The book of Job is one of the most profound and moving in the Old Testament, speaking to the deep things of life and faith with its exploration of suffering and its soaring poetry.
It tells of the trials of Job, a man who was "blameless and upright; he feared God and shunned evil". He was rich, successful and had a large family, but then Satan asks God if he can test him to see how far his faith really goes (1:12). He loses his family, his possessions and his health. His three friends come and try to persuade him he must have done something to deserve it. A fourth friend tells him God is righteous and he has no right to complain. God himself concludes the debate with a glorious poem on the wonders of creation. Job becomes rich again and has another family, "And so he died, old and full of years" (42:17).
It's a wonderful book. So is asking whether Job even existed casting doubt on the Bible?
One of the key principles involved in interpreting the Bible is identifying what sort of literature you're reading. History is history (Kings and Chronicles, for instance) and is about what actually happened; poetry is poetry (Psalms, Song of Solomon). It's very important not to get them mixed up, so readers think the Beloved in the Song of Solomon really looked like one of Pharoah's mares (1:9).
Another type of writing is Wisdom literature, like Ecclesiastes and Proverbs, and Job belongs to this group. It's about how to live in the real world and still remain faithful to God.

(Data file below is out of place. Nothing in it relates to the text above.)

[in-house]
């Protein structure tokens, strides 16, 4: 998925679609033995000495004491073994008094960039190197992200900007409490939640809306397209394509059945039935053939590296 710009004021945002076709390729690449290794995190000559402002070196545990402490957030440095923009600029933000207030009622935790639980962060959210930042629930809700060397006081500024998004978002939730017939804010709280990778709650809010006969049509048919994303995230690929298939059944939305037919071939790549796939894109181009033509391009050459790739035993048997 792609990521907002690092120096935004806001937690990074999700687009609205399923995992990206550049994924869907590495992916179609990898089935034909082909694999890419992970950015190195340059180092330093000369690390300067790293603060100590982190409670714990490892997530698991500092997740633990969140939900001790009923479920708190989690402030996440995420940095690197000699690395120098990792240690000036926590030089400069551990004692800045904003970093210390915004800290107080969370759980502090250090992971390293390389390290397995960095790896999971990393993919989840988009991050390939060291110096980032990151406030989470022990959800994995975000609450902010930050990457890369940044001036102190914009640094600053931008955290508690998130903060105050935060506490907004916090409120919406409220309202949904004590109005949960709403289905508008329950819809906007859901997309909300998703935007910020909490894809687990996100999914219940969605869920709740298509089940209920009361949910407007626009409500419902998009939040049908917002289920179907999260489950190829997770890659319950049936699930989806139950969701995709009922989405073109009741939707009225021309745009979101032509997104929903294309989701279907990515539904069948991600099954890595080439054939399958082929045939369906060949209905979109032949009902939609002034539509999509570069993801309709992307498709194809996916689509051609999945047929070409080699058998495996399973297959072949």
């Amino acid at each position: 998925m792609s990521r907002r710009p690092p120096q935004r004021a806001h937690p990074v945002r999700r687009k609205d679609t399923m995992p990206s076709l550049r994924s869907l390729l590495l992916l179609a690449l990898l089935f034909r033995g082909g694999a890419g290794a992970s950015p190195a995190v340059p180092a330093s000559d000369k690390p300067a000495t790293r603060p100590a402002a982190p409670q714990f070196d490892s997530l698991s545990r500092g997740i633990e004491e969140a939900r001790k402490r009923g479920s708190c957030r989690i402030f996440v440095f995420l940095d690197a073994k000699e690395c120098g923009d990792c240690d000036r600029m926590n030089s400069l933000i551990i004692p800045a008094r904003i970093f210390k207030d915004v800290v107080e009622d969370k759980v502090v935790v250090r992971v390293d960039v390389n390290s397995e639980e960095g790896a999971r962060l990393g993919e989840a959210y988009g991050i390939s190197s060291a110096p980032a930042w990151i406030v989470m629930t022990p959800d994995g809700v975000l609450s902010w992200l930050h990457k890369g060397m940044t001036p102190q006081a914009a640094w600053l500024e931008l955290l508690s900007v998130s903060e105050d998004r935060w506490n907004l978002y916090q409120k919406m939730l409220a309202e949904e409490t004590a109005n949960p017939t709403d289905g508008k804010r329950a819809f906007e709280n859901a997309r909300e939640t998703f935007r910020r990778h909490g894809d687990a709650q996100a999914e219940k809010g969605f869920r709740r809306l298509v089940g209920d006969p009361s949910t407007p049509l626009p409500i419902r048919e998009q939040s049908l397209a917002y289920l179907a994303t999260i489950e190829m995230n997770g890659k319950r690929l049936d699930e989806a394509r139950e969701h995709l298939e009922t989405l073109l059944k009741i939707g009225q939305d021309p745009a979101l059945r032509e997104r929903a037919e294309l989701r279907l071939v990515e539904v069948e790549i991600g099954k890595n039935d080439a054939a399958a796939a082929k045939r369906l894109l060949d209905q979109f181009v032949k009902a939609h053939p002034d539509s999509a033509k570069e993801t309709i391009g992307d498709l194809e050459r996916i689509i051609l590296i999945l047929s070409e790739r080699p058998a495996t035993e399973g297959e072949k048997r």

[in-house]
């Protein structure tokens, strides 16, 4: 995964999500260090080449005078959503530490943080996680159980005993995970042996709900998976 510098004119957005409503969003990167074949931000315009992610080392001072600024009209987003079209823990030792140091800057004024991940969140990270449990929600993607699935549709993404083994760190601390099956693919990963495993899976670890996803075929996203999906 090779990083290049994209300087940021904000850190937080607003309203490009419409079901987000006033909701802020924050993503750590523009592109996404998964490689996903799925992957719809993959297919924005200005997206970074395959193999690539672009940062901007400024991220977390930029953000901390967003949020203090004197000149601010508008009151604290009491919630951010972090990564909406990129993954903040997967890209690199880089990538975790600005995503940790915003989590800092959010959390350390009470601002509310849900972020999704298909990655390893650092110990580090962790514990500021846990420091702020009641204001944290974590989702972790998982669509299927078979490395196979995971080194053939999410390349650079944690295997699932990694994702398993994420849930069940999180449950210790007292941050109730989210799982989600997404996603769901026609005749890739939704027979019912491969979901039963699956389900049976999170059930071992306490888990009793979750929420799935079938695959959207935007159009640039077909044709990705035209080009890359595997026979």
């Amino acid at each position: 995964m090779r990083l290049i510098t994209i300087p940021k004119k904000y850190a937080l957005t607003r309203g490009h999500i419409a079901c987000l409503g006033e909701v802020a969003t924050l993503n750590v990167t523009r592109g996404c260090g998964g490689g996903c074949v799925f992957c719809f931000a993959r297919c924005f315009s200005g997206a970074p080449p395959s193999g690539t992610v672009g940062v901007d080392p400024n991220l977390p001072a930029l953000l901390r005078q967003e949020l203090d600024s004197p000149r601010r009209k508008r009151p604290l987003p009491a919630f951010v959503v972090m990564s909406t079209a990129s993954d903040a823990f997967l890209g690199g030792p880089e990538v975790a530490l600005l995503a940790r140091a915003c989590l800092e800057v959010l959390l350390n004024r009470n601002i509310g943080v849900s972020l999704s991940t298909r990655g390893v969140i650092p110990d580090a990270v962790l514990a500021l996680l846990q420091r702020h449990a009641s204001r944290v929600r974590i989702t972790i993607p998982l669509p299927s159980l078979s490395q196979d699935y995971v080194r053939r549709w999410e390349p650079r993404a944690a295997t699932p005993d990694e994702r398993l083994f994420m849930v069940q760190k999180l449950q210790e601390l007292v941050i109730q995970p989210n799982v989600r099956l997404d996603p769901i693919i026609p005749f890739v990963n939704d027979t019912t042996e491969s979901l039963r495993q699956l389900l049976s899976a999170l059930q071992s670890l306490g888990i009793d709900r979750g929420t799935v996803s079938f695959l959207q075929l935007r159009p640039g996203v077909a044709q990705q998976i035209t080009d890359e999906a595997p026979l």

The problem with Job is that at first sight it seems to combine two different genres. It starts, and ends, with a story. It talks about Job, and about Satan, and it's easy to assume that these events must actually have happened – that Job's children were killed, or that Satan comes and goes from God's presence like an unruly subject at the court of an earthly king. But then it goes into poetry – Job and his friends appear to communicate in the most wonderful verse.
And in real life, people don't do that. So the dialogue is made up, crafted by an inspired poet.
So if the dialogue is made up, why shouldn't we assume the "story" parts of the book are made up as well – told like a novel, rather than a history book? They are are no less the inspired word of God, but we are closer to what the author originally intended.
If this is true, it means three things.
1. It means we are honouring the intention of the writer (or writers). Christians are concerned about the truth, and if we have a wrong understanding of the Bible we need to correct it.
2. Understanding the context of the book preserves us from falling into errors. We shouldn't think that the Bible really teaches that Satan comes and goes from God's presence as Job appears to suggest. It is a literary device, not a historical or theological statement. Neither should we think God literally hands one of his children over to Satan to prove a point; he doesn't treat us like that.
3. It helps us focus on what's really important about the book. It teaches the value of faithfulness in trials. It reminds us that God's love never fails, even when it appears to be hidden from us. It tells us there are things about suffering we will never understand. It also reminds us above all that God is God, the creator of the universe, and that righteousness matters whether it seems to offer a material payback or not.
Follow Mark Woods on Twitter: @RevMarkWoods